I've relied on this brand for consistency as well. Firm sweet f;lesh every time, but again it could be what bulavinaka mentioned upthread, in that they are grown for sweetness. No worries for me, at least one melon is polished off in one sitting. I do miss the melons of the south though.

              1. re: westsidegal

                I picked up a couple of these at Costco last week. Pale flesh, almost zero flavor or sweetness:(

                I think I'll wait until July and then try a local produce farm (www.tanakafarms.com).

                1. re: unfrostedpoptart

                  We've had very similar luck lately with our past two watermelons. We were gifted once of those dolce-type watermelons from a friend who realized she had one too many and was heading out of town. Short on taste, not bad on sweetness, but not what I would consider even close to sit-on-the-porch-and-slurp quality. When we get melons like this, I think of them more like tofu, where they are better as bases for additions of flavor, so we diced it up, added some of this and that, and enjoyed it that way...

                2. re: westsidegal

                  Definitely a modern product, but some of the best watermelon I've ever had - it was a couple seasons ago.

                3. 99 Ranch Market. Good yellow watermelon too!

                  1. believe it or not...Whole Foods has delicious organic watermelon on sale now.
                    I forgot the price...but its really good!!!!

                    1. kinda on a side note, I was "taught" to pick watermelon by thier size/wieght ratio. If you have two melons of the same size, pick the "heavier" one. has more juice and sugar in it.

                      1 Reply
                      1. re: AteTooMuch

                        Another sign of a sweet watermelon is when you see the whitish thread-like veins running through the flesh. If you're lucky enough to shop at a store where the produce dept still sells halves and quarters of melons, you can examine those. Some folks will mistake this for a watermelon being very fibrous. I learned this from, of course, a Texan...

                      2. I got a good one from Fresh & Easy right before Memorial Day. They were the large ones that were pretty much seedless, I think from Mexico.

                        I agree that those little Dulcinea watermelons are usually quite good, and yes it is a bit early in the season.

                        1. we've had good luck at Trader Joe's as well as Costco!

                          1. I am also waiting for the yellow watermelons to come in. I find them flavorful, different than red, but very tasty.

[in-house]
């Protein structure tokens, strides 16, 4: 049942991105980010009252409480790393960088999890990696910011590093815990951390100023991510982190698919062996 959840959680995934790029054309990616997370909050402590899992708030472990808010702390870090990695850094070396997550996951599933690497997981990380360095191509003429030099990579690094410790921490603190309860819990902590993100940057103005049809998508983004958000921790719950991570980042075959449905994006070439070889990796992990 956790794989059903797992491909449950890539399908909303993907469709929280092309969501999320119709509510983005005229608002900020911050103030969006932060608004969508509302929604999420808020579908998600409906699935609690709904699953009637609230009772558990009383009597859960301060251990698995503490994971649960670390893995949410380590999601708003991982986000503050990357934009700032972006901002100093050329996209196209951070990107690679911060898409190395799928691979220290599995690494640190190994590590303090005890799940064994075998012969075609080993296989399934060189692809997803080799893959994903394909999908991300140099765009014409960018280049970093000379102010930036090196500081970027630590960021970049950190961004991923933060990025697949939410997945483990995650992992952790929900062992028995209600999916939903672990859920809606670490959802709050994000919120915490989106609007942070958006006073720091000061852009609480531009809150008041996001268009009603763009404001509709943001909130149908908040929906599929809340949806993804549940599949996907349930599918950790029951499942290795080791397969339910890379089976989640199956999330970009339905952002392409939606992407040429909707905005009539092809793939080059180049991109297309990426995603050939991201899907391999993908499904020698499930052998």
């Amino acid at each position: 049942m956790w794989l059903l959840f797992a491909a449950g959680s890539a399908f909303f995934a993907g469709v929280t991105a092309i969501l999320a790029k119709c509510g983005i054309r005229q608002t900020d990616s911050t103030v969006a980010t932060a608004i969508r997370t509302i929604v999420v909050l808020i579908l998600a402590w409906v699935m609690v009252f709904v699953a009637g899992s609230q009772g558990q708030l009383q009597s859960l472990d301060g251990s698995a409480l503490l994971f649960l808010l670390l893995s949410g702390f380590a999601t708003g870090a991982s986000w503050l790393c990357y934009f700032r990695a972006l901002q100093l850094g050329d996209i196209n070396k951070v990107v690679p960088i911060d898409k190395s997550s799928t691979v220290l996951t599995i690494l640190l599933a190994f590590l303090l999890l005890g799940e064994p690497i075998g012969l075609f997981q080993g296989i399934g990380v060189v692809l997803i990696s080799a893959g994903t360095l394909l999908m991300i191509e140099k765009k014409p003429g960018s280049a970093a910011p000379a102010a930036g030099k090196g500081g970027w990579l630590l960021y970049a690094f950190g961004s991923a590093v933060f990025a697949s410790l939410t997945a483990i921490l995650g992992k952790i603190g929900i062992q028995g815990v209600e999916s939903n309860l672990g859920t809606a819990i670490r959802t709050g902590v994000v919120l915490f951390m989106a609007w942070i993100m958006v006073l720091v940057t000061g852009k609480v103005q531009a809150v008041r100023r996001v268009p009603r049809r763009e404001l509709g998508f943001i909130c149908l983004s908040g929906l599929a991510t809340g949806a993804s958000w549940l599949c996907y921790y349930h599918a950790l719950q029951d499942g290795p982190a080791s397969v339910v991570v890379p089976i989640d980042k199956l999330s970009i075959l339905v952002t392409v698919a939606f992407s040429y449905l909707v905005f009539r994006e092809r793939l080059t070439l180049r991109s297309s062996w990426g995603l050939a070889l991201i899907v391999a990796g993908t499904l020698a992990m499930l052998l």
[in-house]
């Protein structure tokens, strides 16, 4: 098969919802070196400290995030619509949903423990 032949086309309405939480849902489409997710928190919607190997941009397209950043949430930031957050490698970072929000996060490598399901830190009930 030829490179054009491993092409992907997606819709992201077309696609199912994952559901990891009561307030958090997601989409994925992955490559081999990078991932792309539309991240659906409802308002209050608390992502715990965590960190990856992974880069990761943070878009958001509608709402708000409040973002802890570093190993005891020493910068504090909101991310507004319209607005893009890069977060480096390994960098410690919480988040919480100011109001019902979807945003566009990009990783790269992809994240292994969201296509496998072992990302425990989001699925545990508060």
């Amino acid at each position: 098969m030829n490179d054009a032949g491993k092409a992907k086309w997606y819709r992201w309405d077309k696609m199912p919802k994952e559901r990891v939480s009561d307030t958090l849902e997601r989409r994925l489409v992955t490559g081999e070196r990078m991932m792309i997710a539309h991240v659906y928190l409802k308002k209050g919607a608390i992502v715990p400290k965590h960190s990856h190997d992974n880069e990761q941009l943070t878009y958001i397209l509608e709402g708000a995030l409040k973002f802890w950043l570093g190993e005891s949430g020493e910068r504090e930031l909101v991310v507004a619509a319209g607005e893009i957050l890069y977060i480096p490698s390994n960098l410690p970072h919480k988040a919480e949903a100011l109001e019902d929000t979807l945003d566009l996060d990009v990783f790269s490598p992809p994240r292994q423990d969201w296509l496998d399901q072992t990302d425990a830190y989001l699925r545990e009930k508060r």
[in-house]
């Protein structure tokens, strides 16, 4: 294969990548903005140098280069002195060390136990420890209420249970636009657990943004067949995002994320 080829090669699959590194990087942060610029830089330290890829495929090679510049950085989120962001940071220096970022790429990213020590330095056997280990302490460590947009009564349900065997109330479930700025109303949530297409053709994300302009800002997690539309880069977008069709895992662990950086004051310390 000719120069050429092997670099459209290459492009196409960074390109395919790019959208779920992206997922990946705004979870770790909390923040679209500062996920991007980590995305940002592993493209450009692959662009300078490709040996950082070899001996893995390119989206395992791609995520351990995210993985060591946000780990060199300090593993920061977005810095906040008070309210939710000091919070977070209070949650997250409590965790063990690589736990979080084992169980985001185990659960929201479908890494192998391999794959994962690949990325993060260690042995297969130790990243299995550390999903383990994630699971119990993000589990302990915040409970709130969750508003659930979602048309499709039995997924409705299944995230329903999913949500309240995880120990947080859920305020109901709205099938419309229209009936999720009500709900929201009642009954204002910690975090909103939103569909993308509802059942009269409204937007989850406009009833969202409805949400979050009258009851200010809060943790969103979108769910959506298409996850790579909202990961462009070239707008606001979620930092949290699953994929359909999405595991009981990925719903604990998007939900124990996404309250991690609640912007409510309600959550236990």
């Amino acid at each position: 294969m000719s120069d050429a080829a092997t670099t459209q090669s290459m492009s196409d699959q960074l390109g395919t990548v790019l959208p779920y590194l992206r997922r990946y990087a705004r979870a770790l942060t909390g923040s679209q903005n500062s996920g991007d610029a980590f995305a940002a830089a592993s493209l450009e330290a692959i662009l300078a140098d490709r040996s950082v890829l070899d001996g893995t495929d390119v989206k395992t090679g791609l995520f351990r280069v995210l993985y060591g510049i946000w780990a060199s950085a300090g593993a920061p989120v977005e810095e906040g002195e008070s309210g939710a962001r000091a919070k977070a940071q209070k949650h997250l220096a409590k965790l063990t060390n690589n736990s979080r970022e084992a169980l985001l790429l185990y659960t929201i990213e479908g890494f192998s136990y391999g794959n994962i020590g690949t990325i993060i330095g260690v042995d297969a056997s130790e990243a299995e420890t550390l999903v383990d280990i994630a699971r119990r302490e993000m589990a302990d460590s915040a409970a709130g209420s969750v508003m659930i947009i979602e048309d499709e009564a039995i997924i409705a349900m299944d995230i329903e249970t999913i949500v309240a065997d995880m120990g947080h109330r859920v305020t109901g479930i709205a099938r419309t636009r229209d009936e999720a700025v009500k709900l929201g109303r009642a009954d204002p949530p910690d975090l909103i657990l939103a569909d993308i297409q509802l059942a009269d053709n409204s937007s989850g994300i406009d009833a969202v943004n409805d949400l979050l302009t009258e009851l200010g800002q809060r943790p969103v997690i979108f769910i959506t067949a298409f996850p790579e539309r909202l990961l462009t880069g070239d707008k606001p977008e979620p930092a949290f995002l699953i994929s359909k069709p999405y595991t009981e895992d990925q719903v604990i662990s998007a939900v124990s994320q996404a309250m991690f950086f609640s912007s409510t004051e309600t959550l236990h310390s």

1 Reply
                            1. re: justagthing

                              Find JL's posting above - I saw the yellows at 99 Ranch as well. They aren't cheap - I think .89/lb...

                            2. For the past several years, I've had really great watermelons with deep winy flavor from Chino Farms, down in Rancho Santa Fe. It's a bit far, but well worth the drive when melons are peaking in August.

                              And I concur that the Dulcinea brand of supermarket watermelons is fairly sweet and can't be beat for price when they're on sale.

                              1 Reply
                              1. re: zinFAN

                                I'm glad to see Chino Farm mentioned. They have numerous watermelon styles -- some sweet, some dense, some with orange flesh, etc. -- but all interesting and most of them delicious.

                                Many of their other melons are also fantastic, especially the French melon that looks like a cantaloupe with green stripes. Despite what they tell me, I always let it sit out for a couple of days.

                                On average, the other produce is merely the best I've ever had, far better than even the finest produce in grocery stores.

                              2. The watermelons I've had have been great this year. I look for the part of the skin that was resting on the ground (that white area). I make sure this area is at least a creamy light yellow color and it hasn't failed me yet.

                                I've had really good watermelons from the Korean market and they're either giving them away free with $20 purchase or they're on sale for some ridiculous price, like 20 lbs for a dollar.

                                1. my grandfather was an agriculturalist from Arizona and ran a teaching farm in El Cajon 70 years ago...when seedless first came on the market, we all complained, and would head to the Ortega Hwy. stands to buy the seeded variety. anyway, Agronomy 101, in his simplest explanation...the primary purpose of fruit is reproduction of the species...and one purpose of the flesh of the fruit is to support the growth of the seed, this requires sugar production...also that the seeds themselves produce sugar...whatever the enzyme/chemical connection is, the two parts ultimately contribute to a sweeter melon...altho seedless melons actually have seeds, they are immature seeds. in a seeded watermelon, the seeds are hard, black and mature,- have developed a lot of sugar and also the fruit flesh has been allowed to contribute its part to making a specimen worthy of maximizing it's reproductive potential, not to mention just tasting good!

                                  3 Replies
                                  1. re: Local

                                    Fantastic explanation and great memories... Thanks!

                                    1. re: bulavinaka